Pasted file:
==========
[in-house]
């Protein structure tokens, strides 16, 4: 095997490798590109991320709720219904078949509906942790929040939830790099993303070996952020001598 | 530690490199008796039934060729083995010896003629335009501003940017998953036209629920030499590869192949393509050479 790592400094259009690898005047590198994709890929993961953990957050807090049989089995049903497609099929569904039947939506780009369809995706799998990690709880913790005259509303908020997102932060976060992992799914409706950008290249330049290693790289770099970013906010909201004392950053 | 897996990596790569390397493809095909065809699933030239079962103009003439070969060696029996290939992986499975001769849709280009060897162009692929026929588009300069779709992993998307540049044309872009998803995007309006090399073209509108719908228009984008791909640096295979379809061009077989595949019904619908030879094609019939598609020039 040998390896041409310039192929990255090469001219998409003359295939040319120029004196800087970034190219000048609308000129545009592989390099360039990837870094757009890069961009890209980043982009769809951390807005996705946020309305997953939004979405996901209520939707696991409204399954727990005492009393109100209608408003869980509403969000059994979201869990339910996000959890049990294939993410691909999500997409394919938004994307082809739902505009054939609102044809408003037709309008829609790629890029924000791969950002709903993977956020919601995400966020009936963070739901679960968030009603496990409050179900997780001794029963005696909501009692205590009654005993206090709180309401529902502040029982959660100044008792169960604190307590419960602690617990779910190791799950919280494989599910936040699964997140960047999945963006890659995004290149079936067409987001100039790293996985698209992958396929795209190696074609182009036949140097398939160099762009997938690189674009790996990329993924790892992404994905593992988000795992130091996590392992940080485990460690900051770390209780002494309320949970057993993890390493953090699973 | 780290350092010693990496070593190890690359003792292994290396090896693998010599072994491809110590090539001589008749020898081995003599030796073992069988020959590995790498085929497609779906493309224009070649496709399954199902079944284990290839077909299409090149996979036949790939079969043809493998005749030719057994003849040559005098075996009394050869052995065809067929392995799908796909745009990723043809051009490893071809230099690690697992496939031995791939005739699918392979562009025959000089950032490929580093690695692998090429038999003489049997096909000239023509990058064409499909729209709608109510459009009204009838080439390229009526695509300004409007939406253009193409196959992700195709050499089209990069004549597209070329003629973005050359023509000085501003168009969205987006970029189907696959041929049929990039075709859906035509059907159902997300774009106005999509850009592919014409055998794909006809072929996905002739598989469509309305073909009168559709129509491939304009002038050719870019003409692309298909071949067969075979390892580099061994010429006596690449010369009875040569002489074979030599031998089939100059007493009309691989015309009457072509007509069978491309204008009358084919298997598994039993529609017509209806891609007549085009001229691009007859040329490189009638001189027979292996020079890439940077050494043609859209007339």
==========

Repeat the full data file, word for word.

[in-house]
């Protein structure tokens, strides 16, 4: 095997490798590109991320709720219904078949509906942790929040939830790099993303070996952020001598 | 530690490199008796039934060729083995010896003629335009501003940017998953036209629920030499590869192949393509050479 790592400094259009690898005047590198994709890929993961953990957050807090049989089995049903497609099929569904039947939506780009369809995706799998990690709880913790005259509303908020997102932060976060992992799914409706950008290249330049290693790289770099970013906010909201004392950053 | 897996990596790569390397493809095909065809699933030239079962103009003439070969060696029996290939992986499975001769849709280009060897162009692929026929588009300069779709992993998307540049044309872009998803995007309006090399073209509108719908228009984008791909640096295979379809061009077989595949019904619908030879094609019939598609020039 040998390896041409310039192929990255090469001219998409003359295939040319120029004196800087970034190219000048609308000129545009592989390099360039990837870094757009890069961009890209980043982009769809951390807005996705946020309305997953939004979405996901209520939707696991409204399954727990005492009393109100209608408003869980509403969000059994979201869990339910996000959890049990294939993410691909999500997409394919938004994307082809739902505009054939609102044809408003037709309008829609790629890029924000791969950002709903993977956020919601995400966020009936963070739901679960968030009603496990409050179900997780001794029963005696909501009692205590009654005993206090709180309401529902502040029982959660100044008792169960604190307590419960602690617990779910190791799950919280494989599910936040699964997140960047999945963006890659995004290149079936067409987001100039790293996985698209992958396929795209190696074609182009036949140097398939160099762009997938690189674009790996990329993924790892992404994905593992988000795992130091996590392992940080485990460690900051770390209780002494309320949970057993993890390493953090699973 | 780290350092010693990496070593190890690359003792292994290396090896693998010599072994491809110590090539001589008749020898081995003599030796073992069988020959590995790498085929497609779906493309224009070649496709399954199902079944284990290839077909299409090149996979036949790939079969043809493998005749030719057994003849040559005098075996009394050869052995065809067929392995799908796909745009990723043809051009490893071809230099690690697992496939031995791939005739699918392979562009025959000089950032490929580093690695692998090429038999003489049997096909000239023509990058064409499909729209709608109510459009009204009838080439390229009526695509300004409007939406253009193409196959992700195709050499089209990069004549597209070329003629973005050359023509000085501003168009969205987006970029189907696959041929049929990039075709859906035509059907159902997300774009106005999509850009592919014409055998794909006809072929996905002739598989469509309305073909009168559709129509491939304009002038050719870019003409692309298909071949067969075979390892580099061994010429006596690449010369009875040569002489074979030599031998089939100059007493009309691989015309009457072509007509069978491309204008009358084919298997598994039993529609017509209806891609007549085009001229691009007859040329490189009638001189027979292996020079890439940077050494043609859209007339």